President Trump just fired his first shot in an economic war with the People’s Republic of China, by imposing tariffs on Chinese-made solar panels. One almost feels nostalgic for the 1980s trade battles with the Japanese – who were similarly portrayed as threatening and bent on world domination.

Such fears proved overblown – as Japan’s ‘bubble’ burst and it settled into a decades-long economic funk. Might things play out similarly with the PRC? Perhaps. But China may be a tougher opponent.

How so?

Even at the height of the Japanese economic juggernaut, Japan was self restrained. Tokyo recognized the United States as its only ally – and military protector. This strategic requirement to not make the Americans too angry meant trade concessions – however grudging – would be made.

Moreover, Japan never intended to supplant US military and political dominance in Asia – or anywhere else.  

The furthest Japan came to asserting itself over the United States was the head of a leading Japanese financial firm suggesting California be declared a Free Trade Zone – in return for which Japan would “solve” the trade deficit. Such was the country’s bubble-era hubris.

China, on the other hand…

The PRC seeks to displace the United States in Asia and outdo US influence globally. China regards economic power as being intertwined with military and political power – to be wielded like a club. Beijing concedes nothing easily and is far more willing to engage in tit-for-tat trade battles than Tokyo ever was.

Arguably, Japan was also more frightened of trade pressure than today’s China. While both economies were and are export-driven – and vulnerable to sanctions – in the 1980s few US companies used Japan as a manufacturing base for export back to America.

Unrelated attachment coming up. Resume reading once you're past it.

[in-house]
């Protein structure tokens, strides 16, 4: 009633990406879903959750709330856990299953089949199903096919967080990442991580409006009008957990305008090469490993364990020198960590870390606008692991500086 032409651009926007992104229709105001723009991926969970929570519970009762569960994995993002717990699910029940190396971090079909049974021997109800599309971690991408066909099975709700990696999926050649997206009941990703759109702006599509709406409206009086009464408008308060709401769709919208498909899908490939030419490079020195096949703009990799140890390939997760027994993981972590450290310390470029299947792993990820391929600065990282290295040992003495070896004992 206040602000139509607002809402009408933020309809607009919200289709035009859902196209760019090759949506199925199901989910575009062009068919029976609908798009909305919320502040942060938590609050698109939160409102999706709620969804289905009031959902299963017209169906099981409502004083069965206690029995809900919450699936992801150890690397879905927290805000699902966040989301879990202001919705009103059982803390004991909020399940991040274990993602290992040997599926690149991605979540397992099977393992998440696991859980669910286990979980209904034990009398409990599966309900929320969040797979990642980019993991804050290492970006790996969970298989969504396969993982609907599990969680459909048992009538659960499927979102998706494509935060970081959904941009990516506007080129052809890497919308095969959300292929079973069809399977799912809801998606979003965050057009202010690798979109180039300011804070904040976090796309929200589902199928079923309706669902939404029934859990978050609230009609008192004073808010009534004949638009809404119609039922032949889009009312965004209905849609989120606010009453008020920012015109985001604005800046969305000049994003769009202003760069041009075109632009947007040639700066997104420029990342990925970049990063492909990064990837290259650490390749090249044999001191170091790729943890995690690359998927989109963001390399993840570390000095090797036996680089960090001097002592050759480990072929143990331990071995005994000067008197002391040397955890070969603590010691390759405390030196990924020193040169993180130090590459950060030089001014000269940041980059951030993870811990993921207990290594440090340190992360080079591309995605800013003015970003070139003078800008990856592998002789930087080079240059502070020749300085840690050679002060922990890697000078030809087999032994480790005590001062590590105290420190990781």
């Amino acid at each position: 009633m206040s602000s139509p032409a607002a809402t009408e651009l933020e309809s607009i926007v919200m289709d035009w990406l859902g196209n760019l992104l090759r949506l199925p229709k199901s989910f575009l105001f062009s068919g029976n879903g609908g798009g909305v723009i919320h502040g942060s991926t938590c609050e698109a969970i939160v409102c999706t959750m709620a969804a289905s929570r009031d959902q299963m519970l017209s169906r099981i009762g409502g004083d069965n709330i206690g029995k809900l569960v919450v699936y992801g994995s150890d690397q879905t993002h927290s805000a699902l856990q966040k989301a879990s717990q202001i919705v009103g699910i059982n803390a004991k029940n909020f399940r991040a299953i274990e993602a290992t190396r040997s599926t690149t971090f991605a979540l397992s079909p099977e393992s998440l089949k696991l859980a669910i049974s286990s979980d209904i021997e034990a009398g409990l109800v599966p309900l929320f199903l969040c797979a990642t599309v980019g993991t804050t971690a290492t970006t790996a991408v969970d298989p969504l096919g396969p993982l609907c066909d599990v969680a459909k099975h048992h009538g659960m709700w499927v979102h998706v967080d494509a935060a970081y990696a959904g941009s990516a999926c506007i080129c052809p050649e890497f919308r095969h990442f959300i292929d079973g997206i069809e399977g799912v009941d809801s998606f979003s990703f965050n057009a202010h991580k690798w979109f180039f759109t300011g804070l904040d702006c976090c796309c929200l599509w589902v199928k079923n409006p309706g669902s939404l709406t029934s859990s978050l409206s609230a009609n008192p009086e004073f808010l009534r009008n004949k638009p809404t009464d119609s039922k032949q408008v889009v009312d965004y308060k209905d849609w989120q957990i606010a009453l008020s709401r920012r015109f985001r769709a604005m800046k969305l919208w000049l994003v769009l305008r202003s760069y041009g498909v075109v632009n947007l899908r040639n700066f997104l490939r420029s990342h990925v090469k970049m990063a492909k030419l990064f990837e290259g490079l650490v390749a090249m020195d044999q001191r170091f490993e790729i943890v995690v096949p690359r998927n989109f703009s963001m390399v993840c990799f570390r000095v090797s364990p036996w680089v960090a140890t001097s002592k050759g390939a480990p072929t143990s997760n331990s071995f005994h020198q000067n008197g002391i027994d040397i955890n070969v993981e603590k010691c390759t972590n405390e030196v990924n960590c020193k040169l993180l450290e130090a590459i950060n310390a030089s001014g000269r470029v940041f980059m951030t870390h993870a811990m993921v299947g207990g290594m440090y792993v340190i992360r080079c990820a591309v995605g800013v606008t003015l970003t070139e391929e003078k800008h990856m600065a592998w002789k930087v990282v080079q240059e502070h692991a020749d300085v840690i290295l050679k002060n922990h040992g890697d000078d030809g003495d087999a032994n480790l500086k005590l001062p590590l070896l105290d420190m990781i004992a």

But the many US companies taking advantage of cheap labor (and the eternal hope of making a bundle in the huge China market) are a hedge against US pressure. Hit Chinese companies and you’re likely to hurt American companies.

David Knee (center), chairman of the American Conservative Union, and his supporters, destroy a Toshiba radio with sledgehammers on the Capitol Hill lawn, in Washington DC, on July 1, 1987. The US Senate had just voted to ban Toshiba from selling products in the US after it was accused of selling secret submarine technology to the Soviet Union. Photo: AFP / Renato Rotolo
David Knee (center), chairman of the American Conservative Union, and his supporters, destroy a Toshiba radio with sledgehammers on the Capitol Hill lawn, in Washington DC, on July 1, 1987. The US Senate had just voted to ban Toshiba from selling products in the US after it was accused of selling secret submarine technology to the Soviet Union. Photo: AFP / Renato Rotolo

Also, Japan’s economic threat was mostly concentrated on three major US industries – automobiles, electronics, and steel. Japan took advantage of its technological and manufacturing prowess – and sometimes unfair trade practices. A chaotic US economy, obstinate labor unions, and addled management, heightened the sense of vulnerability.

China, however, matches up competitively – now or in the future – with nearly every American-made product. Go to Wal-Mart and take a look. And it’s not just Christmas ornament manufacturers who’ve been harmed: high-end products and industries long dominated by the US  are being challenged.

There’s another big difference. In response to US political pressure – some unfair – Japan bit its tongue and moved Toyota, Nissan, and Honda to America, effectively granting Detroit a reprieve.

The PRC is more likely to offer to buy a weakened GM and Ford – and when turned down, complain of discrimination and look for opportunities to exact revenge.  

Worldwide influence